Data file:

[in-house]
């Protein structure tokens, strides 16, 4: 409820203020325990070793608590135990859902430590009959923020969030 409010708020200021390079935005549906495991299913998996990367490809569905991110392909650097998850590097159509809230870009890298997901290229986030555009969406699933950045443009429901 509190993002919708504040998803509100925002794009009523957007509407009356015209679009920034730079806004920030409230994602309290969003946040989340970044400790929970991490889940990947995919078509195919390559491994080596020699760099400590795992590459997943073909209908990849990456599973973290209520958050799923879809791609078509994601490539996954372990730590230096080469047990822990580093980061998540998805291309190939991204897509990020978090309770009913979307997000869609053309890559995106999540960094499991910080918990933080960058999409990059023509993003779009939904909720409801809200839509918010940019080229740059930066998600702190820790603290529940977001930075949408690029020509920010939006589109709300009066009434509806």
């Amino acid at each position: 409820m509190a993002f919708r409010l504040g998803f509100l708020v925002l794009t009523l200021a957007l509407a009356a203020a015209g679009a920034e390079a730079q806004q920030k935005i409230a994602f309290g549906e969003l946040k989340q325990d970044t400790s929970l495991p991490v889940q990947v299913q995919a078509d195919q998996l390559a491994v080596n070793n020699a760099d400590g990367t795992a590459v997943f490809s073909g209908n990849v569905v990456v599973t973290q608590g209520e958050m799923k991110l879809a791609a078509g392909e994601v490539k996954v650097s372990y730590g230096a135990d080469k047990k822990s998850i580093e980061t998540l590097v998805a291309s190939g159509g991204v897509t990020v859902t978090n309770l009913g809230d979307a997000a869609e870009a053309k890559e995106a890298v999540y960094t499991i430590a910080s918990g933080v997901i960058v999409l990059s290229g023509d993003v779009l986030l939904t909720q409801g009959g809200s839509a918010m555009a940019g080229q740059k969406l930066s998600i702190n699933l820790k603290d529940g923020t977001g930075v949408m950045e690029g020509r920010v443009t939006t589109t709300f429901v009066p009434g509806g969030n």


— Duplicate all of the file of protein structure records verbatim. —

[in-house]
């Protein structure tokens, strides 16, 4: 409820203020325990070793608590135990859902430590009959923020969030 409010708020200021390079935005549906495991299913998996990367490809569905991110392909650097998850590097159509809230870009890298997901290229986030555009969406699933950045443009429901 509190993002919708504040998803509100925002794009009523957007509407009356015209679009920034730079806004920030409230994602309290969003946040989340970044400790929970991490889940990947995919078509195919390559491994080596020699760099400590795992590459997943073909209908990849990456599973973290209520958050799923879809791609078509994601490539996954372990730590230096080469047990822990580093980061998540998805291309190939991204897509990020978090309770009913979307997000869609053309890559995106999540960094499991910080918990933080960058999409990059023509993003779009939904909720409801809200839509918010940019080229740059930066998600702190820790603290529940977001930075949408690029020509920010939006589109709300009066009434509806």
């Amino acid at each position: 409820m509190a993002f919708r409010l504040g998803f509100l708020v925002l794009t009523l200021a957007l509407a009356a203020a015209g679009a920034e390079a730079q806004q920030k935005i409230a994602f309290g549906e969003l946040k989340q325990d970044t400790s929970l495991p991490v889940q990947v299913q995919a078509d195919q998996l390559a491994v080596n070793n020699a760099d400590g990367t795992a590459v997943f490809s073909g209908n990849v569905v990456v599973t973290q608590g209520e958050m799923k991110l879809a791609a078509g392909e994601v490539k996954v650097s372990y730590g230096a135990d080469k047990k822990s998850i580093e980061t998540l590097v998805a291309s190939g159509g991204v897509t990020v859902t978090n309770l009913g809230d979307a997000a869609e870009a053309k890559e995106a890298v999540y960094t499991i430590a910080s918990g933080v997901i960058v999409l990059s290229g023509d993003v779009l986030l939904t909720q409801g009959g809200s839509a918010m555009a940019g080229q740059k969406l930066s998600i702190n699933l820790k603290d529940g923020t977001g930075v949408m950045e690029g020509r920010v443009t939006t589109t709300f429901v009066p009434g509806g969030n």